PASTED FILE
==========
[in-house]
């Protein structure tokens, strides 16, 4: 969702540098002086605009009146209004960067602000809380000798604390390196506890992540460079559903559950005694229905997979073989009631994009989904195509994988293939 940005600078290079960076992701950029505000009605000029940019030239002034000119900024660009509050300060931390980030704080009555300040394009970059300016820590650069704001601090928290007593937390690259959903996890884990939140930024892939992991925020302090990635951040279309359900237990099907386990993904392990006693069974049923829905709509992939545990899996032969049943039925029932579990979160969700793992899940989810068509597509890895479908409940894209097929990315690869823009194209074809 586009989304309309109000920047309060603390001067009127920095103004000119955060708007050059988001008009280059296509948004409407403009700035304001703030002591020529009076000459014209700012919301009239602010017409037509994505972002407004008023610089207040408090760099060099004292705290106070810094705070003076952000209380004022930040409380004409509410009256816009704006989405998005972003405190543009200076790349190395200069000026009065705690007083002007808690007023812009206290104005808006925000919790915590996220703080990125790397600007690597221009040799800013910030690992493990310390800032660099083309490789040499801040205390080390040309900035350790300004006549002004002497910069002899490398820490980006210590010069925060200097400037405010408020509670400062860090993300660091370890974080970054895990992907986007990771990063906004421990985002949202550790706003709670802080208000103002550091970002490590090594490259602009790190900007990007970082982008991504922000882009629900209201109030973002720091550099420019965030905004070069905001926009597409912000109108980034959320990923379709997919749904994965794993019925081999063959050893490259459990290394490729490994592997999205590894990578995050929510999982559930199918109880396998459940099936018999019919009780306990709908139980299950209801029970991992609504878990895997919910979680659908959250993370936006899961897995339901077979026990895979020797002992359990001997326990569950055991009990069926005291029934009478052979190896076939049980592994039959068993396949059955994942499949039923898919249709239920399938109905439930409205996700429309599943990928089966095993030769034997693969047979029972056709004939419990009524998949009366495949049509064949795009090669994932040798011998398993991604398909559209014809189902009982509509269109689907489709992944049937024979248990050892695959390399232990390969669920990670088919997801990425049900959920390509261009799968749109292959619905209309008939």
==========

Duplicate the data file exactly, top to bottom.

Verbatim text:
[in-house]
């Protein structure tokens, strides 16, 4: 969702540098002086605009009146209004960067602000809380000798604390390196506890992540460079559903559950005694229905997979073989009631994009989904195509994988293939 940005600078290079960076992701950029505000009605000029940019030239002034000119900024660009509050300060931390980030704080009555300040394009970059300016820590650069704001601090928290007593937390690259959903996890884990939140930024892939992991925020302090990635951040279309359900237990099907386990993904392990006693069974049923829905709509992939545990899996032969049943039925029932579990979160969700793992899940989810068509597509890895479908409940894209097929990315690869823009194209074809 586009989304309309109000920047309060603390001067009127920095103004000119955060708007050059988001008009280059296509948004409407403009700035304001703030002591020529009076000459014209700012919301009239602010017409037509994505972002407004008023610089207040408090760099060099004292705290106070810094705070003076952000209380004022930040409380004409509410009256816009704006989405998005972003405190543009200076790349190395200069000026009065705690007083002007808690007023812009206290104005808006925000919790915590996220703080990125790397600007690597221009040799800013910030690992493990310390800032660099083309490789040499801040205390080390040309900035350790300004006549002004002497910069002899490398820490980006210590010069925060200097400037405010408020509670400062860090993300660091370890974080970054895990992907986007990771990063906004421990985002949202550790706003709670802080208000103002550091970002490590090594490259602009790190900007990007970082982008991504922000882009629900209201109030973002720091550099420019965030905004070069905001926009597409912000109108980034959320990923379709997919749904994965794993019925081999063959050893490259459990290394490729490994592997999205590894990578995050929510999982559930199918109880396998459940099936018999019919009780306990709908139980299950209801029970991992609504878990895997919910979680659908959250993370936006899961897995339901077979026990895979020797002992359990001997326990569950055991009990069926005291029934009478052979190896076939049980592994039959068993396949059955994942499949039923898919249709239920399938109905439930409205996700429309599943990928089966095993030769034997693969047979029972056709004939419990009524998949009366495949049509064949795009090669994932040798011998398993991604398909559209014809189902009982509509269109689907489709992944049937024979248990050892695959390399232990390969669920990670088919997801990425049900959920390509261009799968749109292959619905209309008939």